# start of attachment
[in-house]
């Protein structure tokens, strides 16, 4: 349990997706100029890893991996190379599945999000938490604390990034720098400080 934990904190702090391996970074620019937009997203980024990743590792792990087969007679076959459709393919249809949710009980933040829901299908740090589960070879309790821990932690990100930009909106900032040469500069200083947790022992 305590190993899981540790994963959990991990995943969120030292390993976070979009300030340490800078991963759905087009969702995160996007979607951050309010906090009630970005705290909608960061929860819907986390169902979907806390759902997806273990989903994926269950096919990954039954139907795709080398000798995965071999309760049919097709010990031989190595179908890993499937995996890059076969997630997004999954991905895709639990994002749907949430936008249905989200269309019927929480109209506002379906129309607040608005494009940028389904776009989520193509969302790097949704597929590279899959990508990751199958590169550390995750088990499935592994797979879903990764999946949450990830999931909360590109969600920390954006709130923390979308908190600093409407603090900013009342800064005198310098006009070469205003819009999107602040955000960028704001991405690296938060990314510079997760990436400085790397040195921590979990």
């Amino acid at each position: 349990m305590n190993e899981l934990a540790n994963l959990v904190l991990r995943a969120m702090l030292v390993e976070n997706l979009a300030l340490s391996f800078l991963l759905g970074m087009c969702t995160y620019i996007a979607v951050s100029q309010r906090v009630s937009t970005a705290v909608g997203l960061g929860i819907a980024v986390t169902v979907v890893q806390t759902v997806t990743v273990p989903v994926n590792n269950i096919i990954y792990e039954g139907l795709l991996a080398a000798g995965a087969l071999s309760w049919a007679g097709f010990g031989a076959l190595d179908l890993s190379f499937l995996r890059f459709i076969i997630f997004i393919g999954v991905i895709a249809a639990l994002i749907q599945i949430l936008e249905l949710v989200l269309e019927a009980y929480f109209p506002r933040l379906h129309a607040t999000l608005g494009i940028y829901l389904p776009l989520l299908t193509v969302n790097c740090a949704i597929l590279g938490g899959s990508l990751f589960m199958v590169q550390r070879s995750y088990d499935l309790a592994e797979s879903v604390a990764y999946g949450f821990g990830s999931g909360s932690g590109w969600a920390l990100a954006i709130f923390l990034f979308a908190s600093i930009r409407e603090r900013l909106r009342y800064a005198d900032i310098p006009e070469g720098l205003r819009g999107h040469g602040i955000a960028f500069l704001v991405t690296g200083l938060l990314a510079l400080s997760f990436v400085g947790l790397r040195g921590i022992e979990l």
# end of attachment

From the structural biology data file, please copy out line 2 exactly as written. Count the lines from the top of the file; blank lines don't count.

């Protein structure tokens, strides 16, 4: 349990997706100029890893991996190379599945999000938490604390990034720098400080 934990904190702090391996970074620019937009997203980024990743590792792990087969007679076959459709393919249809949710009980933040829901299908740090589960070879309790821990932690990100930009909106900032040469500069200083947790022992 305590190993899981540790994963959990991990995943969120030292390993976070979009300030340490800078991963759905087009969702995160996007979607951050309010906090009630970005705290909608960061929860819907986390169902979907806390759902997806273990989903994926269950096919990954039954139907795709080398000798995965071999309760049919097709010990031989190595179908890993499937995996890059076969997630997004999954991905895709639990994002749907949430936008249905989200269309019927929480109209506002379906129309607040608005494009940028389904776009989520193509969302790097949704597929590279899959990508990751199958590169550390995750088990499935592994797979879903990764999946949450990830999931909360590109969600920390954006709130923390979308908190600093409407603090900013009342800064005198310098006009070469205003819009999107602040955000960028704001991405690296938060990314510079997760990436400085790397040195921590979990």